JUICE is going to be fruitful

If you’ve read something about subsurface oceans in our solar system, the chances are you’ve already heard about the upcoming JUICE mission by ESA, scheduled to be launched in 2022 and tasked with investigating three of the Galilean moons of Jupiter: Europa, Callisto, and most of all Ganymede. Last week, a DLR scientist Dr. Hauke Hussmann visited Prague and had a lecture on JUICE, Ganymede and the GALA instrument developed by his team. Spoiler alert: It was great.

Ganymede,_moon_of_Jupiter,_NASA

With its scientific equipment, JUICE should be able to tell us more about the composition of the investigated moons – we for example still don’t know the thickness of their icy shells or whether Callisto is in a hydrostatic equilibrium. JUICE’s radar is capable of hi-res measurements up to 9km thickness and low-res up to 30 km under surface (and the two instruments cannot operate together, so the scientists will choose which one to use during which flyby when the time comes). In case of Ganymede and Callisto, it probably won’t span the full thickness of the layer but it should tell us a lot about its properties. In case of Europa, it could in some areas reach to the boundary of the icy crust and the ocean beneath. Due to the need for more extensive radiation shielding, the time available for the mission and its objectives, JUICE will only make two low-altitude flybys of Europa in early 2031, and these will be above different areas. If you hoped for long-term close observations of Europa, you may be a bit disappointed – but don’t be, these data should still be awesome. We should finally learn much more about Europa’s icy shell thickness and structure. Besides that, the flybys should also give us more constraints on the salinity of the ocean (now mainly derived from the strength of the induced magnetic field – but the range is large as we don’t know how deep the shell and the ocean are) and the degree of geological activity.

Callisto’s structure remains somewhat mysterious, and JUICE is going to study its structure and differentiation during the 13 planned flybys. When the induced magnetic fields of the three icy Galilean moons were previously measured, Callisto had produced the strongest signal. What are the properties of its ocean and how does it work in this not fully differentiated body? We shall know more in the 2030s thanks to JUICE.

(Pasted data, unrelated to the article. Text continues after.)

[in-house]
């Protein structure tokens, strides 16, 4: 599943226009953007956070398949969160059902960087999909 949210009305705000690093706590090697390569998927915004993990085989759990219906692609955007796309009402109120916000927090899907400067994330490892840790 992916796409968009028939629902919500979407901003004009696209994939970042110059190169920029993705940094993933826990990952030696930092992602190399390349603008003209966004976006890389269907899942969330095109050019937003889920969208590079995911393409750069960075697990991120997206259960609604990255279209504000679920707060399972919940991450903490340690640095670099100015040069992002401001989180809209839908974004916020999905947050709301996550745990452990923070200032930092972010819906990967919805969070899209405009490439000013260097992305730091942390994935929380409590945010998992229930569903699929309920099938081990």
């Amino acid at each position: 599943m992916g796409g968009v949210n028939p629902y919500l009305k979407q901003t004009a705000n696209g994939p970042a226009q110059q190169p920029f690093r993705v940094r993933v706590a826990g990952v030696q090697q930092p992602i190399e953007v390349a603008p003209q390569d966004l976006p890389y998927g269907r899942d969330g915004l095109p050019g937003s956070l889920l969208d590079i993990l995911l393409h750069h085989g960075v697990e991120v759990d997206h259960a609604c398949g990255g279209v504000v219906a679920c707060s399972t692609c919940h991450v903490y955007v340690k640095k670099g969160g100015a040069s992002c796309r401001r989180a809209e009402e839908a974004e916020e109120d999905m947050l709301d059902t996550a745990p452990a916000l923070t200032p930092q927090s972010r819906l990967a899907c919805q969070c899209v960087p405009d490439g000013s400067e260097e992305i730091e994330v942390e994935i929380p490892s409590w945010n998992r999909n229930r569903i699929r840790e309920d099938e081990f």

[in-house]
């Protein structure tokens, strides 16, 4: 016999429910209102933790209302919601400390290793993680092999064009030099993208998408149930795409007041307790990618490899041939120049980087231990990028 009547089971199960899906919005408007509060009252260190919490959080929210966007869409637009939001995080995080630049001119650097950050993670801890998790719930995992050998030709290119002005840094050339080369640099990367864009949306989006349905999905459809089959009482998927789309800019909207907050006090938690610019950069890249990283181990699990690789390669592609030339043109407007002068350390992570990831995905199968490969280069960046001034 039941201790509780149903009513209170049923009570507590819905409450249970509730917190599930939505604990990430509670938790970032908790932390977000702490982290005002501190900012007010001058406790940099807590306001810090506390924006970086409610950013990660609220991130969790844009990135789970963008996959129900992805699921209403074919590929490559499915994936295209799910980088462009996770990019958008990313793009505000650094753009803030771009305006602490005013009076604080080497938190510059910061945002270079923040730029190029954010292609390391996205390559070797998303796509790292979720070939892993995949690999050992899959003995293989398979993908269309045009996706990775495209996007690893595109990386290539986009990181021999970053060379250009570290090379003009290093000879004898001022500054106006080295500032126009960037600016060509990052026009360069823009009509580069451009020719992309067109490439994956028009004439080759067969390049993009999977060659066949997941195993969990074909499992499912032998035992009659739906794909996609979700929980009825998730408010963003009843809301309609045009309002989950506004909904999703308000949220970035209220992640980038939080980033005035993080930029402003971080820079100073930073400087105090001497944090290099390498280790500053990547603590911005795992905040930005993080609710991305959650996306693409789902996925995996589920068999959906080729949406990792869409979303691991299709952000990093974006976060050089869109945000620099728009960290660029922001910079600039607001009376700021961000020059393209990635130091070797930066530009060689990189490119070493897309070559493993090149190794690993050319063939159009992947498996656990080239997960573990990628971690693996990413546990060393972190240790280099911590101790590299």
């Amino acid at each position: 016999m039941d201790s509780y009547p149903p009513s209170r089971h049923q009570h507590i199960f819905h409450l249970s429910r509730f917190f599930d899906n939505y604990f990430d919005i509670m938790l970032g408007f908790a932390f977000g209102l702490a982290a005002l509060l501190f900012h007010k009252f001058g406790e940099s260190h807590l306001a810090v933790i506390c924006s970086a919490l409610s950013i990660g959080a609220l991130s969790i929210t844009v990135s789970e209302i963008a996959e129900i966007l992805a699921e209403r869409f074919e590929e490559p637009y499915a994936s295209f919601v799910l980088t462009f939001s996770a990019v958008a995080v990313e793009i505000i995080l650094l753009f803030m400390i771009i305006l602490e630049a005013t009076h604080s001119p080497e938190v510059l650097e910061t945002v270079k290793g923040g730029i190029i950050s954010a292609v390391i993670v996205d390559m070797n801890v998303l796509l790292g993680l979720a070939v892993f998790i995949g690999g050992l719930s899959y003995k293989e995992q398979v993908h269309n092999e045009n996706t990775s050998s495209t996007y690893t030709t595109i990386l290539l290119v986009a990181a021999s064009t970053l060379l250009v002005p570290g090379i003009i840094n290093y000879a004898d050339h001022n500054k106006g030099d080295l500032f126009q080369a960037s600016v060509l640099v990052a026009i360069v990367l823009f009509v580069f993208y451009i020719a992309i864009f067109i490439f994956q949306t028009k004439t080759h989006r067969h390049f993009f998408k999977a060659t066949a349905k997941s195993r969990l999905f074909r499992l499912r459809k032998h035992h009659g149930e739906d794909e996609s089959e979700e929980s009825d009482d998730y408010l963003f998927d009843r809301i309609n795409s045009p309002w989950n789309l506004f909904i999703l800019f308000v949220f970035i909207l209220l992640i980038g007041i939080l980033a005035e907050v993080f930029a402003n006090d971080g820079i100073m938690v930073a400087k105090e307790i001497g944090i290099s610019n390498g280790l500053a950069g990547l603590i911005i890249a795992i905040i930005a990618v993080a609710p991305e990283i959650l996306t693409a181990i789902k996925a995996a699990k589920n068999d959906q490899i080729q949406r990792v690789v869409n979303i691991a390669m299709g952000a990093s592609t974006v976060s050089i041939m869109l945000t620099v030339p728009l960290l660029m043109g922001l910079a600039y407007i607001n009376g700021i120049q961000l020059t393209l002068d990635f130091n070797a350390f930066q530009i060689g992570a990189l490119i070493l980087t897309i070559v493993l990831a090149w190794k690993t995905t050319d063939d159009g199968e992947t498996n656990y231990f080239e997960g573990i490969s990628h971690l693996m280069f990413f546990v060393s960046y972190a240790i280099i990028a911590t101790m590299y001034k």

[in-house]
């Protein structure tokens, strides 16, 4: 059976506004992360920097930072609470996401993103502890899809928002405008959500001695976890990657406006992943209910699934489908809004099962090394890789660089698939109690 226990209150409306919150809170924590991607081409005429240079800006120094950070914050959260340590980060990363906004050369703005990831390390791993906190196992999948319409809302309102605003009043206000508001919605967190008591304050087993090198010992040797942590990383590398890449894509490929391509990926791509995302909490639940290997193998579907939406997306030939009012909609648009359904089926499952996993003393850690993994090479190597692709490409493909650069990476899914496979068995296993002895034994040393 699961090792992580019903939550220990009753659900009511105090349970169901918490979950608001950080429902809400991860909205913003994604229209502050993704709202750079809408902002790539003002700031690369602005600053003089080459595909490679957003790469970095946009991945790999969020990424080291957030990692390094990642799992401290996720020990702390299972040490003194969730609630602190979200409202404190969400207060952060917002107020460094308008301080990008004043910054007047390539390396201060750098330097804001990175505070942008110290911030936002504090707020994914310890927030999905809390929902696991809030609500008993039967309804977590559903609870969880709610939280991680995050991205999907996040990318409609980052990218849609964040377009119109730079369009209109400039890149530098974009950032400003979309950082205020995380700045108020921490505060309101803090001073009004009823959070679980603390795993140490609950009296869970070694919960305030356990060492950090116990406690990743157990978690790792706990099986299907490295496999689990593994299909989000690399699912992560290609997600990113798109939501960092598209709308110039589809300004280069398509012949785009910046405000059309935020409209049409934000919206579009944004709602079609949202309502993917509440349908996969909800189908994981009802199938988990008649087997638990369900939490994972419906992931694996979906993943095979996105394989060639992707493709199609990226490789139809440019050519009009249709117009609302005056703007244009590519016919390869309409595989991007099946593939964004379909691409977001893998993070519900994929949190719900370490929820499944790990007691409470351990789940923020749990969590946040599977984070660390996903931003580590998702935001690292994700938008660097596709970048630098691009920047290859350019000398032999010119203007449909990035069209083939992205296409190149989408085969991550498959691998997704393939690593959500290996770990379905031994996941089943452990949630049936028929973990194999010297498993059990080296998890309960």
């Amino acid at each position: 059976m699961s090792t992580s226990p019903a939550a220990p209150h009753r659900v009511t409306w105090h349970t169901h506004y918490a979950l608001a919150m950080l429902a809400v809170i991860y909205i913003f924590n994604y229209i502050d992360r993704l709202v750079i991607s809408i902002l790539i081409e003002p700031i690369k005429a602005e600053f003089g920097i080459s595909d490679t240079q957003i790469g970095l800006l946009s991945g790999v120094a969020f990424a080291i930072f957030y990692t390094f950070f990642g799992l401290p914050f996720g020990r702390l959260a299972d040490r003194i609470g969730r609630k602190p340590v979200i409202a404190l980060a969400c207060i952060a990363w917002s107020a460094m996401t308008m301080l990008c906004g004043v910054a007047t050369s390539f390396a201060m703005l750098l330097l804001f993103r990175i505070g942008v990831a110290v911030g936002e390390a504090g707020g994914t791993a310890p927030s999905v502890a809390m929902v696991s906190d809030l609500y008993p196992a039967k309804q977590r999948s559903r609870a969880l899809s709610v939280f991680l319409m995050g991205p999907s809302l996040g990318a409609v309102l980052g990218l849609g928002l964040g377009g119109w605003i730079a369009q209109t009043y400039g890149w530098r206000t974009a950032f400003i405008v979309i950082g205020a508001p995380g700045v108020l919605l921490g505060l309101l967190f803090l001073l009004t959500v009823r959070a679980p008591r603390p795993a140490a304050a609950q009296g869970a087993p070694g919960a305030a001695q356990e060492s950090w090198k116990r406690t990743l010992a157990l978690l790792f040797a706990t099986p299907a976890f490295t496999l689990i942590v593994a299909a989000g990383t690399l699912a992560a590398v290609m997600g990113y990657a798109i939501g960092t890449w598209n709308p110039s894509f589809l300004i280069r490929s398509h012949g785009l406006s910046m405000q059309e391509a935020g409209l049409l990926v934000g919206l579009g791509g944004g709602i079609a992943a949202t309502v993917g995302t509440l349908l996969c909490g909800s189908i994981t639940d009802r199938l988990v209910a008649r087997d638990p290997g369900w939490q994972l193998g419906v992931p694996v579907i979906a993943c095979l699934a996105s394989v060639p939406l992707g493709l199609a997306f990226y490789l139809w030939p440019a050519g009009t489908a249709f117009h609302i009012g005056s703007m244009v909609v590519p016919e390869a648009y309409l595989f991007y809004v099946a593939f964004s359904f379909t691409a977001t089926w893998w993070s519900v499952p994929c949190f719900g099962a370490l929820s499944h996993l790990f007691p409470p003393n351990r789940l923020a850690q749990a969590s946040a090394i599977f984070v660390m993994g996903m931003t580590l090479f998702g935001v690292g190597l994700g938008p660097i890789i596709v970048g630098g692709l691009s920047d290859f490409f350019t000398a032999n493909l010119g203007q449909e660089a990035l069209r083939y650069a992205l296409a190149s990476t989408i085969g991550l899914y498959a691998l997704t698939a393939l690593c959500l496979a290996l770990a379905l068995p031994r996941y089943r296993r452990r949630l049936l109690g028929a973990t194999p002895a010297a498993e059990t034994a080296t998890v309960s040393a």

Ganymede is the focus of the mission. JUICE is going to enter its orbit and gradually change it to move to a very close circular orbit, with an altitude of just 200 km. It will remain in Ganymede’s orbit til the end of the mission (after which the spacecraft is supposed to crash onto Ganymede’s surface – as its icy shell is very thick, it’s not deemed as a danger of contamination). We’re going to get great gravitational and magnetic field measurements, optical and radar imaging and laser topography thanks to the probe’s focus on Ganymede. Dr. Hussmann is a member of the team working on the GALA instrument – laser altimeter (sends a laser pulse to the surface and measures the time before the reflected pulse is detected and its properties). GALA should be capable of finding out the structure, albedo and roughness of the surface in great detail. It can also operate on the dayside, albeit with a higher noise ratio.

The whole proposed scenario of the mission is listed on ESA’s JUICE site.

In short, we’ve got a lot to be looking for! Let’s hope everything works out just fine and we receive lots of great data after 2030. They even may suggest some landing sites for future missions.

The Department of Geophysics of Charles University in Prague, where the lecture was held, has produced some very interesting research on icy moons as well, especially models of Saturn’s Enceladus. I think I’ll follow their work more closely!

And last Friday, I encountered an interesting new paper about newly discovered subsurface water systems in Antarctica’s Taylor Valley (Mikucki et al. 2015). I really liked the method of discovery: an electromagnetic sensor system. We’ve got Jupiter for studying induced magnetic fields in its moons; here on Earth, we generate electromagnetic fields locally to find out the properties of the studied area. These reservoirs likely have a marine origin, as the area used to be a fjord ecosystem back in the Miocene. Luckily, the article is open-access, so anyone can read it.

Exploring the life in there could provide more useful insights into the possibilities of life in lakes inside the icy crusts of moons and dwarf planets in our solar systems and also give us deeper understanding of the possibility of such conditions on Mars where deposits of water ice exist below the surface in some areas. Could there be liquid water in the form of brines somewhere too? If they formed in a similar way Mikucki et al. (2015) propose for the brines in Taylor Valley, could they have persisted over such a long time from when there was last liquid water on the surface of Mars? Would the bedrock be comparable to these systems on Earth?

Questions, unceasing questions… What adventure it will be to try to find the answers.

Image: Courtesy of NASA/JPL/DLR.

Leave a Comment

Your email address will not be published. Required fields are marked *